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  • Unreported Judgment

LAB v AWH

 

[2009] QSC 310

 

SUPREME COURT OF QUEENSLAND

 

PARTIES:

FILE NO:

Trial Division

PROCEEDING:

Hearing

ORIGINATING COURT:

DELIVERED ON:

29 September 2009

DELIVERED AT:

Brisbane

HEARING DATE:

13-15 July 2009

JUDGE:

McMurdo J

ORDER:

It is declared that between December 1999 and July 2007 the applicant and respondent were in a de facto relationship for the purposes of Part 19 of the Property Law Act 1974 (Qld).

CATCHWORDS:

FAMILY LAW AND CHILD WELFARE – DE FACTO RELATIONSHIPS – RELATIONSHIP – where the parties had shared a common residence for over seven years – where the parties had shared a sexual relationship – where one party performed the housework and improved the house they shared – where the parties travelled and entertained together – where one party had made substantial provision for the other in his will – where the parties had joint medical insurance – where the parties held no property jointly – whether the parties were in a relationship for the purposes of pt 19 of the Property Law Act 1974 (Qld)

Acts Interpretation Act 1954 (Qld), s 32DA

Property Law Act 1974 (Qld), s 261

FO v HAF [2007] 2 Qd R 138, applied

KQ v HAE [2007] 2 QD R 32, applied

Thompson v Department of Social Welfare [1994] 2 NZLR 369, cited

COUNSEL:

R M Galloway for the applicant

A P J Collins for the respondent

SOLICITORS:

DK Law for the applicant

Fitz-Walker Lawyers for the respondent

[1] The question is whether these two people were in a de facto relationship, as the applicant alleges and the respondent denies.  This question has been ordered to be tried separately from the balance of the proceedings, in which the applicant seeks relief under pt 19 of the Property Law Act 1974 (Qld) (“the Act”).

[2] Section 261 of the Act provides that a de facto relationship is the relationship between de facto partners.  The term de facto partner is defined by s 32DA of the Acts Interpretation Act 1954 (Qld) as “1 of 2 persons who are living together as a couple on a genuine domestic basis but who are not married to each or related by family.”  Section 32DA(2) provides that in deciding whether two persons are living together as a couple on a genuine domestic basis, any of their circumstances may be taken into account including, relevantly for the present case, the following:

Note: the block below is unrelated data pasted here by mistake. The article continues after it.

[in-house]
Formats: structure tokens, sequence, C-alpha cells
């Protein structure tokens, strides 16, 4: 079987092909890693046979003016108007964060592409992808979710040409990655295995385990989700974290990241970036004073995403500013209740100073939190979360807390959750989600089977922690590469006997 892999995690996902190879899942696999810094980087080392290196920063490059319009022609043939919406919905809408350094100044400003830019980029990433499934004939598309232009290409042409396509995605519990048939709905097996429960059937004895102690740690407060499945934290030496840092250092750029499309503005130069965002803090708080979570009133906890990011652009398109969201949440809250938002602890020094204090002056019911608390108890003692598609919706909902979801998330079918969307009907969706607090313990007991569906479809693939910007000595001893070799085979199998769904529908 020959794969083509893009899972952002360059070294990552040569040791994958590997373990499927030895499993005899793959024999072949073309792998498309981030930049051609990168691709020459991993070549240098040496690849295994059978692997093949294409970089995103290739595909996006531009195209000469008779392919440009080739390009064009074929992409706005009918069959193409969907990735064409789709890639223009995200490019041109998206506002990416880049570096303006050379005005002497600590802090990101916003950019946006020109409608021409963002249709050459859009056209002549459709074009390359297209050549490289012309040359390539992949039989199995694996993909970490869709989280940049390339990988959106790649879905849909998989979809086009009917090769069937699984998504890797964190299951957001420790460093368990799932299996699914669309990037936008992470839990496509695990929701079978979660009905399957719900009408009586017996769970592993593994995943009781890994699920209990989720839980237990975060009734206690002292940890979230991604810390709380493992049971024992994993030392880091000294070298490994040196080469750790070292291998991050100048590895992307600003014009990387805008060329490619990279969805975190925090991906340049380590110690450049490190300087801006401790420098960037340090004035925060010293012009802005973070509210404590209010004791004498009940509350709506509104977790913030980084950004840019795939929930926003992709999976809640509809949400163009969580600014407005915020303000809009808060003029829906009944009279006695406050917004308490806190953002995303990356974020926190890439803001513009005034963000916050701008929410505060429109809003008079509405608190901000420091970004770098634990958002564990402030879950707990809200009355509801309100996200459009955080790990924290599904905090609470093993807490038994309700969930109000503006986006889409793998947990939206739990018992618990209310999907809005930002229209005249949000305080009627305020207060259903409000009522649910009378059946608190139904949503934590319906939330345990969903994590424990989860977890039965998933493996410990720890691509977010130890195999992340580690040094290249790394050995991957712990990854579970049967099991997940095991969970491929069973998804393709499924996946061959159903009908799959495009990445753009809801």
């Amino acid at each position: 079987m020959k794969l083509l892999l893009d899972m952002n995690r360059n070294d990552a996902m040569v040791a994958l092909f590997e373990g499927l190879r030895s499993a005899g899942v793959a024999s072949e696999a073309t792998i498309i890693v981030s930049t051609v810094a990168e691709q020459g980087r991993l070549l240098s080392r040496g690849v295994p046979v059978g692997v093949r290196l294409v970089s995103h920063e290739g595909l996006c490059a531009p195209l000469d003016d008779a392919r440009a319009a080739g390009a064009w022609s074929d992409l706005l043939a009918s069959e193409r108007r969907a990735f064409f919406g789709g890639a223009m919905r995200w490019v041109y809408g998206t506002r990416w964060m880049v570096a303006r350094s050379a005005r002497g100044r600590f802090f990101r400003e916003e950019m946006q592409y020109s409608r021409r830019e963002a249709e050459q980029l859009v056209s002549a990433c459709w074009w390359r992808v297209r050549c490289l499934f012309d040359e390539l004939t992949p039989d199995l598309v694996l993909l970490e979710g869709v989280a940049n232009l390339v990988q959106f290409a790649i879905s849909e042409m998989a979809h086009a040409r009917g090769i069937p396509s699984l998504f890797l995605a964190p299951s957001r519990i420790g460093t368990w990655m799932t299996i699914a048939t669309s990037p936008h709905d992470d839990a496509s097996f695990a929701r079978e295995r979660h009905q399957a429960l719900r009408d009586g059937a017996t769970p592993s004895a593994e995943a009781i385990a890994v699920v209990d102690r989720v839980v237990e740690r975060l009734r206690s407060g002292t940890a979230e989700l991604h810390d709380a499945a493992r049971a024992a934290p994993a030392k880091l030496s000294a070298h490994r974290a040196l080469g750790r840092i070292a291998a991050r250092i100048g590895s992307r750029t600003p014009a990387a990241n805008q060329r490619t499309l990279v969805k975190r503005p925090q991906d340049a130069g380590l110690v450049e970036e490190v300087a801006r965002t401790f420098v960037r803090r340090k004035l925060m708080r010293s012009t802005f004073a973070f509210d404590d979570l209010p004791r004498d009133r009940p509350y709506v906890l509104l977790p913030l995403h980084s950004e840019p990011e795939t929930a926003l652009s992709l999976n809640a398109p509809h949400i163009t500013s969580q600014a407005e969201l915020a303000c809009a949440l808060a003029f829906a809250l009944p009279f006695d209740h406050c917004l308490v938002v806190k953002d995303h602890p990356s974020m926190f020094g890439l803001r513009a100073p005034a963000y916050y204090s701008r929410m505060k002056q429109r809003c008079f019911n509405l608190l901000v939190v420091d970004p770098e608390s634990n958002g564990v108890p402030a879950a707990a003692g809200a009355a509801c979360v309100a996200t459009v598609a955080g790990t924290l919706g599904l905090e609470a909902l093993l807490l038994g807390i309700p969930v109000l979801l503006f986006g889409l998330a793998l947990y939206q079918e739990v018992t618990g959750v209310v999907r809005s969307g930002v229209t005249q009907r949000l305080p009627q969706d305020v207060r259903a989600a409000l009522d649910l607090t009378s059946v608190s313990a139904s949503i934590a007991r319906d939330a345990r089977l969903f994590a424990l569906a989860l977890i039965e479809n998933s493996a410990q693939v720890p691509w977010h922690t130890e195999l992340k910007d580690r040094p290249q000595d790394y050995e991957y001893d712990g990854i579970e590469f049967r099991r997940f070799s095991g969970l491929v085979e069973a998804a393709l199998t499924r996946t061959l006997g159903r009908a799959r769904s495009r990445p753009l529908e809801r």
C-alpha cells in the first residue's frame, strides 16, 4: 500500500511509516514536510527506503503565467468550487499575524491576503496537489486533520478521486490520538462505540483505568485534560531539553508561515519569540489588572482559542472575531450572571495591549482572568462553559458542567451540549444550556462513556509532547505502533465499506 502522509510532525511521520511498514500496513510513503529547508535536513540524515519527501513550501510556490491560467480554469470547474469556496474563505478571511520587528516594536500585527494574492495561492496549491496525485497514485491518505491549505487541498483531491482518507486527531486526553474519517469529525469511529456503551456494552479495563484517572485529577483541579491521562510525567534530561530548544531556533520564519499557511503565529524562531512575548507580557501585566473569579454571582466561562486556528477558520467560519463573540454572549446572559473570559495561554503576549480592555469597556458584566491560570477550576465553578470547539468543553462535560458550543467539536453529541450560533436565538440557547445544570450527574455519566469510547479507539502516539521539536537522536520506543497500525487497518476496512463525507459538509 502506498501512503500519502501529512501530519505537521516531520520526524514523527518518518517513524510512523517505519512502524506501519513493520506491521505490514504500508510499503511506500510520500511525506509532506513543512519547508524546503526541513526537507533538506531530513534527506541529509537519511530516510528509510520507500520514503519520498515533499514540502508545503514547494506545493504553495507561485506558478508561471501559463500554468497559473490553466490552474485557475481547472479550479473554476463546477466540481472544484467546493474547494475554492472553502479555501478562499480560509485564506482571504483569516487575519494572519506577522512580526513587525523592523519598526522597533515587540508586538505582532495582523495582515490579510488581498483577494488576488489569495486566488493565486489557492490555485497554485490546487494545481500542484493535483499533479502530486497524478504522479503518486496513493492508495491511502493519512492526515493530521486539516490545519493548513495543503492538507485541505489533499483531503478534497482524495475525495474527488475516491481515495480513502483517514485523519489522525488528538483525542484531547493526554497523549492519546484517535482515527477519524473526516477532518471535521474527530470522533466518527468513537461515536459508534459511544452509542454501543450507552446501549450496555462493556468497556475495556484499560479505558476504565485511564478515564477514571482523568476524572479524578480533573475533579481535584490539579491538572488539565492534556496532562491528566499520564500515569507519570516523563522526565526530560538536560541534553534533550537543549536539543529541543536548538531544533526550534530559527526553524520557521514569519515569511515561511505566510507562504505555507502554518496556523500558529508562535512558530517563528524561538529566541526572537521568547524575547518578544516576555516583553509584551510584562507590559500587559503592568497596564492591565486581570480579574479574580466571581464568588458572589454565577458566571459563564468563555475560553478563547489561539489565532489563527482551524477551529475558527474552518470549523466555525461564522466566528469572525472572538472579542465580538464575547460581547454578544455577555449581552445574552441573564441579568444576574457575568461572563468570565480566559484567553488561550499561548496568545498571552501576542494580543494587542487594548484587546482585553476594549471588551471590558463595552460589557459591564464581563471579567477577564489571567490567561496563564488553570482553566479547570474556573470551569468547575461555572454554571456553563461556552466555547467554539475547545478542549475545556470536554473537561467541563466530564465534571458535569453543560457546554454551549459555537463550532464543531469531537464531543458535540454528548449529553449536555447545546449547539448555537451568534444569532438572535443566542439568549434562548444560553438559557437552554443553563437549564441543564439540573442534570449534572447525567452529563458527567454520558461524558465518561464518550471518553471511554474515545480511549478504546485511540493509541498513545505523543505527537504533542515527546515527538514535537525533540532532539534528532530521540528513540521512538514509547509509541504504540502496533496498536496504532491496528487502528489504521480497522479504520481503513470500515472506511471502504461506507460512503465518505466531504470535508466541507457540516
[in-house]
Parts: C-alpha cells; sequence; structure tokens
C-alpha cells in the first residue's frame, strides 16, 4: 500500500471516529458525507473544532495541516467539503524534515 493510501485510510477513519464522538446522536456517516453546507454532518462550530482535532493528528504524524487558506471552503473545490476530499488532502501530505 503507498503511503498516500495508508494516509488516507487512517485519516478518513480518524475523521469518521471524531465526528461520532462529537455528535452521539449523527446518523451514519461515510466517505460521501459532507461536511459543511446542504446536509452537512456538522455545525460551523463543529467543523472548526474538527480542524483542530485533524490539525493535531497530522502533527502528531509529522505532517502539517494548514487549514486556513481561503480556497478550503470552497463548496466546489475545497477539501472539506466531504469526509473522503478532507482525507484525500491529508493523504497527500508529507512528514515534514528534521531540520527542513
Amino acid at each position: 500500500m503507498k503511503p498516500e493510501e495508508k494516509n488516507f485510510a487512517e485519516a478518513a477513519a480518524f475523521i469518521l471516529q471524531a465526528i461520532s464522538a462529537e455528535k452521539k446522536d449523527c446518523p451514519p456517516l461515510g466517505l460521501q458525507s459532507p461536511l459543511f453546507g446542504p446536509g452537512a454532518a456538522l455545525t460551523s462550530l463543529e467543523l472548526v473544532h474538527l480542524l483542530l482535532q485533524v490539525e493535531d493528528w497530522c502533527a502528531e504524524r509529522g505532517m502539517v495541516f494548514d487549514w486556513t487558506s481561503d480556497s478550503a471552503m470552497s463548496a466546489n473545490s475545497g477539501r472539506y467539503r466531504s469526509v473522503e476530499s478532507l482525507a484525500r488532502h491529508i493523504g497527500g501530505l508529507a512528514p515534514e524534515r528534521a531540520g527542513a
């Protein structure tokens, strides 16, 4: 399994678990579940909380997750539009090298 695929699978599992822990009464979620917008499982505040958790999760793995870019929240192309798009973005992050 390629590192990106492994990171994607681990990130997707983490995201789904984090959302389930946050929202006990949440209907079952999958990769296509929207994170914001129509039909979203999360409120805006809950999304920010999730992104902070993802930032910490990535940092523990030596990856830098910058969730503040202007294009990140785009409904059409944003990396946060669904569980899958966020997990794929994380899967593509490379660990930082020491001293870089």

“(a)the nature and extent of their common residence;

 

(b)the length of their relationship;

 

(c)whether or not a sexual relationship exists or existed;

 

(d)the degree of financial dependence or interdependence, and any arrangement for financial support;

 

(e)their ownership, use and acquisition of property;

 

(f)the degree of mutual commitment to a shared life, including the care and support of each other;

 

(g)...

 

(h) the performance of household tasks;

 

(i) the reputation and public aspects of their relationship.”

No finding in relation to any circumstance is necessary for a relationship to be established.[1]  Two persons are not to be regarded as living together as de facto partners only because they have a common residence.[2]

[3] In KQ v HAE,[3] the Court of Appeal held that a de facto relationship will not be established for the purposes of Part 19 “unless it can be seen that ‘the parties have so merged their lives that they were, for all practical purposes, living together as a married couple’”.[4]  That was also the unanimous view of the Court of Appeal in FO v HAF.[5]